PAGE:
Resilient. Innovative. Progressive.
These three words can be used to describe small businesses, and women, in general, as well.
It is true that small businesses across the country have had to bear the brunt of a slowing economy ever since the COVID-19 pandemic hit the world. But it is also true that the SMBs displayed an amazing sense of resilience to stay afloat using innovation and digital transformation as tools to fight the odds.
A recent study conducted by Bain & Company, Google and AWE Foundation surveyed close to 350 women entrepreneurs and small business owners in urban India. It was found that almost 73% of women were negatively impacted by the pandemic with 35% experiencing a significant decline in revenue (25% to 75%). The revenue of almost 20% of women entrepreneurs dwindled to zero!
To understand how women were impacted and what measures can be taken to help them get on their feet again, we interacted with Sairee Chahal, Founder, SHEROES, moderated by our SMB Business Head Vedanarayanan Vedantham, on the Twitter Spaces platform.
The missing middle in the Indian small business ecosystem and women
The Indian MSME segment struggles with the missing middle challenge. While there is a good amount of distribution of small businesses in the country, a very small percentage of them make it to the middle segment, which paves way for them to grow BIG.
However, when we talk of women, this missing middle has grown larger in size post-COVID-19 pandemic. “Women in our country have two jobs – domestic and professional. They need to make sure their domestic responsibilities have been fulfilled before they can commit to anything professionally. Although there are women entrepreneurs at every nook and corner, they are almost invisible to us. To solve this issue, a framework needs to be put in a place to help them overcome the stereotypes, labels, societal barriers, and lack of access to resources,” explained Sairee.
Democratising access for women small business owners
In the wake of the COVID-19 pandemic, many businesses have gone digital and are beginning to gain access to more avenues of growth and flourish.
Democratising access for women entrepreneurs means two things, explains Sairee. “One is making sure that entrepreneurs get access to the Internet for free forever, and the second is to create ecosystems which can enable women to flourish and prosper, and take the next steps in growing their businesses. For instance, something like filing GST should be simplified for women entrepreneurs and save them from spending a whole lot of their time processing paperwork. This holds true for the entire Indian entrepreneur community as well.”
“With the onset of COVID-19 pandemic, we have seen a positive change in the behaviour of business owners towards digitisation. Be it payments, deliveries, logistics, or any other aspect of business, small business owners are on the road to digital empowerment, and we need to continue this trend,” adds Sairee.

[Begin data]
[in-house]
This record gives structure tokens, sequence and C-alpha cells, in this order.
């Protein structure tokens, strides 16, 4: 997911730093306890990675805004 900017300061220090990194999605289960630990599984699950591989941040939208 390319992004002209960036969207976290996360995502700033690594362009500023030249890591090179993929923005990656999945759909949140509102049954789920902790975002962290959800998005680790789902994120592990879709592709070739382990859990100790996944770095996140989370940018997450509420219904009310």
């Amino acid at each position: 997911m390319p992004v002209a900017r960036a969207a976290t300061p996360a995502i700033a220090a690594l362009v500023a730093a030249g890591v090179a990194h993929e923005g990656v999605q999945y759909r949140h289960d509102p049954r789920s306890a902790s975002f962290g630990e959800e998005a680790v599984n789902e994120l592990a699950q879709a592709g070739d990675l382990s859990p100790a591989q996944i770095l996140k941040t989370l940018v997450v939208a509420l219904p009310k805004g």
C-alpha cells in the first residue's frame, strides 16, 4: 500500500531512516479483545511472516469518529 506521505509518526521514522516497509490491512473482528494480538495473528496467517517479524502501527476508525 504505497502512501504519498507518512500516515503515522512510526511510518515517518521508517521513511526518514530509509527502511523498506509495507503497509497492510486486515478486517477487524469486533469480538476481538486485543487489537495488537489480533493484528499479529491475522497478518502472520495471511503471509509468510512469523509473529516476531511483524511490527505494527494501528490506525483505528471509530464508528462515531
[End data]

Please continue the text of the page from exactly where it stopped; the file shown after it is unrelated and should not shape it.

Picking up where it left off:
Women small business owners and professionalism
An interesting question that was asked during the conversation by a listener was – “How can women come across as more professional?”.
Answering this question Sairee agreed that women need to fight many labels and also fight to make the world take them “seriously”. Continuing the answer she said, “A woman needs to learn the rules of the game early on, especially if she is an entrepreneur. And this is where ecosystems like SHEROES and other women-centric entrepreneur communities come in. These are safe spaces for women for peer-to-peer learning and growth, and we need more and more of these ecosystems in place.”
The financial literacy challenge for women in small businesses
Women always have faced challenges when it comes to raising capital for their business, and COVID-19 made it even worse. However, Sairee recounts an inspiring story of a women entrepreneur – “We have a woman from Hisar who used to be a school teacher, and took a loan set up a business to train and skill other women; today she runs a centre that has trained about 3000 women in her religion nearby villages.”
Real-life instances like these are an example for all other women in small businesses, who are doing their best to overcome societal and gender biases.
Direct-to-Consumer: Best space for women small business owners to grow
Sharing her experience, Sairee says that D2C is an exciting space for women in the current times. “We (SHEROES) do distribute about 50 to 60 D2C brands, and 50% of these are owned by women! The D2C narrative is definitely being researched by women business owners. As business owners, we all want to be close to our customers D2C is a great space to start from. Especially with the digital transformation taking place, newer innovations come into place and I think some of these are fantastic trends to look out for.”
In the end, it is about women helping women in uplifting their status, beating the gender biases and moving ahead in a progressive direction. Women are more than the labels society has set for them, and we need more communities like SHEROES to bring women heroes to the forefront and set examples.
Follow us on Twitter to join us in our next Twitter Spaces conversation!